Men Across Ithaca Think Women Mean Opposite of What They Say
ITHACA, NY – Women throughout Tompkins County have begun reporting a strange phenomenon. Their husbands and boyfriends don’t listen to a single thing they have to say. One woman, 37, called the Ithaca Fire Department after her husband supposedly heard the opposite of what she told him: to not burn the house down while she was out.
“I told him,” she told the police, “jokingly, might I add, to not burn down our house while I was at the market. Then I came home to no home at all.” When questioned by authorities, her husband explained that he had heard her ask him to set fire to their home.
“I don’t think that I would have misheard that,” he argued.
The men of Ithaca have attempted to explain this phenomenon away with psychology and neuroscience.
“Women’s brains are wired differently than ours. Our ways of communicating and processing information aren’t the same,” one local doctor shared through his research. “It’s like we use two completely different languages, but women expect men to be bilingual.”
A high school teacher spoke to his students about the issue, “The quote ‘Women are from Venus, and men are from Mars’ is true. It’s something that happens every day, and it’s unfortunate. Women expect so much more than men are able to give and it’s taxing on us. We try our best, but there’s a disconnect.”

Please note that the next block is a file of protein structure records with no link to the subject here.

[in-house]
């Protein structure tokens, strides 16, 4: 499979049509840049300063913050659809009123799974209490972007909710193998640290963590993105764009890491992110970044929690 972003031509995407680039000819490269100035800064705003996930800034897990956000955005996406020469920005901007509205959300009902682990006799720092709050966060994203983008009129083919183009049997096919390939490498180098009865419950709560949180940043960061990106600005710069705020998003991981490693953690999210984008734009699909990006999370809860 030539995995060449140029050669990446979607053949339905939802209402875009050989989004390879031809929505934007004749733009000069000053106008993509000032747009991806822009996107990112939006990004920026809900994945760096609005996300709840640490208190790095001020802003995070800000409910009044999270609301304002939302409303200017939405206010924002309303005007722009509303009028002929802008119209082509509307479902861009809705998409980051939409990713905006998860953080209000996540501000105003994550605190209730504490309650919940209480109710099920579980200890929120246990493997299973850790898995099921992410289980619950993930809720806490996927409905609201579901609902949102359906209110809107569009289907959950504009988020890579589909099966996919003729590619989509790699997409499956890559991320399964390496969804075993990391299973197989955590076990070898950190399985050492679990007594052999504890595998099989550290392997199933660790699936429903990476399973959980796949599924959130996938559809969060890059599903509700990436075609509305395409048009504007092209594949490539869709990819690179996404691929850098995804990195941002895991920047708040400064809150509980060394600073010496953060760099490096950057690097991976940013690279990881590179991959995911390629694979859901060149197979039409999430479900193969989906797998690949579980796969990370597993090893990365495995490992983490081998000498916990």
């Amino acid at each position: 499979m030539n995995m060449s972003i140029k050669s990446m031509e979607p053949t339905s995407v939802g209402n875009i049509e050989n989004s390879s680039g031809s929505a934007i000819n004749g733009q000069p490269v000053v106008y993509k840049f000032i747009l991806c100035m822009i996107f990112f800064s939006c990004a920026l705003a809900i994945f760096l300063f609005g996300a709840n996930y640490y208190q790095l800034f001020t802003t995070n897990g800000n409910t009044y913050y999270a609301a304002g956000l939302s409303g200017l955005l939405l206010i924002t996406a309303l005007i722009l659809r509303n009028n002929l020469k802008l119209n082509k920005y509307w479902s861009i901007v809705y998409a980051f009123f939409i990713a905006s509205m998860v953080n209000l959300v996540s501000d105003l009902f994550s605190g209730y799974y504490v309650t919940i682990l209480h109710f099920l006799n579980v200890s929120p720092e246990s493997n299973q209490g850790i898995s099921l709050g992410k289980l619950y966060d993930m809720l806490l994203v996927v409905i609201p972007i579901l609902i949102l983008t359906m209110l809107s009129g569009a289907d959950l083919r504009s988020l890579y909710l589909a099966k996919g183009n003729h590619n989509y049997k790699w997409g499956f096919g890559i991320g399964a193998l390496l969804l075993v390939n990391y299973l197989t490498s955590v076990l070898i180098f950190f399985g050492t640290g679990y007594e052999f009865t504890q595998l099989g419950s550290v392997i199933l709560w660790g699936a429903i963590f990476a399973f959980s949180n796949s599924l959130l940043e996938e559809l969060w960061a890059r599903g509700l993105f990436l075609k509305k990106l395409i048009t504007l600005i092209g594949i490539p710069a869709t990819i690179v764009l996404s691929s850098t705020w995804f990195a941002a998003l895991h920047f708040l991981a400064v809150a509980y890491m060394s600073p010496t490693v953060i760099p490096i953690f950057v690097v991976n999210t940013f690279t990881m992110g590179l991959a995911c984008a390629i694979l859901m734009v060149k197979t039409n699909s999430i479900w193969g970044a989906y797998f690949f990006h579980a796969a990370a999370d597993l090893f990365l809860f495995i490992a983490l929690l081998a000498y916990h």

Women, on the other hand, have taken to town meetings and City Hall. With protests beginning to happen almost daily, many women in Ithaca are expressing their frustrations with the excuses men have given them.
“It’s not hard, you know,” a student at Ithaca College explains, “to communicate with another person. Girls can do it, so why can’t guys? There’s no reasonable explanation for what’s happening and it’s a threat to our safety which is why we’re protesting.”
Several Cornell students staged a sit-in during an important football game, causing their team to forfeit. These students are facing misconduct charges from local authorities.
In response to women being vocal about their frustrations, many men in Ithaca have come together to form a coalition for The Protection of Men’s Safety (PMS). Their newly announced president, who wished to stay anonymous for his safety, explained the coalition’s view on the matter:
“It’s not a man’s fault that a woman can’t be clear enough. If her ‘no’ sounds like a ‘yes,’ then it’s a ‘yes.’ There’s nothing we can do to change that.”
One woman stated, “It’s a good thing that their president decided to remain anonymous,” in hopes that the men in the coalition would hear the opposite and name themselves.
Jourdyn McQueary is a second-year writing for film, TV and emerging media major who thinks that if you have to ask, you’re probably wrong. You can email them at firstname.lastname@example.org.